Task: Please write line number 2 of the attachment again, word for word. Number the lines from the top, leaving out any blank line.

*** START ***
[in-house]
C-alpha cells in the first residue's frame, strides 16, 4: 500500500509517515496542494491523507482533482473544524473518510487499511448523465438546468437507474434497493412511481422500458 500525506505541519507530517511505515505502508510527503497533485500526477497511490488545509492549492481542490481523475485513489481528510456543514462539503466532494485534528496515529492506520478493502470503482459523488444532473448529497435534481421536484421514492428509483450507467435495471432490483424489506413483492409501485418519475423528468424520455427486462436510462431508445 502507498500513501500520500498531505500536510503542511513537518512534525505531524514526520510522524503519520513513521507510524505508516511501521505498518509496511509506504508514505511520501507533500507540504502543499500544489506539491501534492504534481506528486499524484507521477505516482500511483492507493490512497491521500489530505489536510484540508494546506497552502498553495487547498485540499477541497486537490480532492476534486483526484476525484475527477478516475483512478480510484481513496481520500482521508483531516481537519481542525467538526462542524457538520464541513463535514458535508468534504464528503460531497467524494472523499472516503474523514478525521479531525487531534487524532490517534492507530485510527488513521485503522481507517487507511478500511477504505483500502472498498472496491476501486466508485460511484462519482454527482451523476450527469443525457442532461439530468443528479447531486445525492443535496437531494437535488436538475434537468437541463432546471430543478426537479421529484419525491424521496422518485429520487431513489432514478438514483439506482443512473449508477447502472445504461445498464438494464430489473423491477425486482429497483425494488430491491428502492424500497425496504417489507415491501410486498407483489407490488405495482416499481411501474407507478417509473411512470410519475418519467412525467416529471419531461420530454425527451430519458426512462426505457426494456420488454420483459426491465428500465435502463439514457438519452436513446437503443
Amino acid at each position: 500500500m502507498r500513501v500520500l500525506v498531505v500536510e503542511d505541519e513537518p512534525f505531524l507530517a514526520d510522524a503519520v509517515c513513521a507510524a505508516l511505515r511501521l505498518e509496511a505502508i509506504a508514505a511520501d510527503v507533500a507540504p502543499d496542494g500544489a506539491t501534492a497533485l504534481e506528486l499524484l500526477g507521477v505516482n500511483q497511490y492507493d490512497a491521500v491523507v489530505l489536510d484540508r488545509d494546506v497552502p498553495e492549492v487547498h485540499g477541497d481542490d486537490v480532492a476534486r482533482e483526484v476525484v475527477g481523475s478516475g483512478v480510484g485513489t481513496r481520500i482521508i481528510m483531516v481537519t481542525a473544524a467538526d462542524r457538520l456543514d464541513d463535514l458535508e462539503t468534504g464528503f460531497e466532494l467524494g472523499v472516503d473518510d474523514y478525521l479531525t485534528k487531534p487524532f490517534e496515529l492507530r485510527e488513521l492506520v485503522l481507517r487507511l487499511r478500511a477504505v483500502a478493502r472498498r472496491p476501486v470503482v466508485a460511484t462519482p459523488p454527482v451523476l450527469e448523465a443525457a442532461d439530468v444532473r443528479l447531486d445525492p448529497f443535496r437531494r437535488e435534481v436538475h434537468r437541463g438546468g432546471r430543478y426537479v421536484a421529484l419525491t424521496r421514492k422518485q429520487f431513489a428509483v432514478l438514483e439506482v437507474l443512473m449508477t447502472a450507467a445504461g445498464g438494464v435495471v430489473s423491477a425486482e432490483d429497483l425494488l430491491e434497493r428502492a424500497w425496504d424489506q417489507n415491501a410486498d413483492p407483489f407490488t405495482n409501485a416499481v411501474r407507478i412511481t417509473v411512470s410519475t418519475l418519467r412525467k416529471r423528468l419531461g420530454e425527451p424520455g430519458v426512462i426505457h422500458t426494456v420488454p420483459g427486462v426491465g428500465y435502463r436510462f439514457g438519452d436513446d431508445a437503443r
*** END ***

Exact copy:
C-alpha cells in the first residue's frame, strides 16, 4: 500500500509517515496542494491523507482533482473544524473518510487499511448523465438546468437507474434497493412511481422500458 500525506505541519507530517511505515505502508510527503497533485500526477497511490488545509492549492481542490481523475485513489481528510456543514462539503466532494485534528496515529492506520478493502470503482459523488444532473448529497435534481421536484421514492428509483450507467435495471432490483424489506413483492409501485418519475423528468424520455427486462436510462431508445 502507498500513501500520500498531505500536510503542511513537518512534525505531524514526520510522524503519520513513521507510524505508516511501521505498518509496511509506504508514505511520501507533500507540504502543499500544489506539491501534492504534481506528486499524484507521477505516482500511483492507493490512497491521500489530505489536510484540508494546506497552502498553495487547498485540499477541497486537490480532492476534486483526484476525484475527477478516475483512478480510484481513496481520500482521508483531516481537519481542525467538526462542524457538520464541513463535514458535508468534504464528503460531497467524494472523499472516503474523514478525521479531525487531534487524532490517534492507530485510527488513521485503522481507517487507511478500511477504505483500502472498498472496491476501486466508485460511484462519482454527482451523476450527469443525457442532461439530468443528479447531486445525492443535496437531494437535488436538475434537468437541463432546471430543478426537479421529484419525491424521496422518485429520487431513489432514478438514483439506482443512473449508477447502472445504461445498464438494464430489473423491477425486482429497483425494488430491491428502492424500497425496504417489507415491501410486498407483489407490488405495482416499481411501474407507478417509473411512470410519475418519467412525467416529471419531461420530454425527451430519458426512462426505457426494456420488454420483459426491465428500465435502463439514457438519452436513446437503443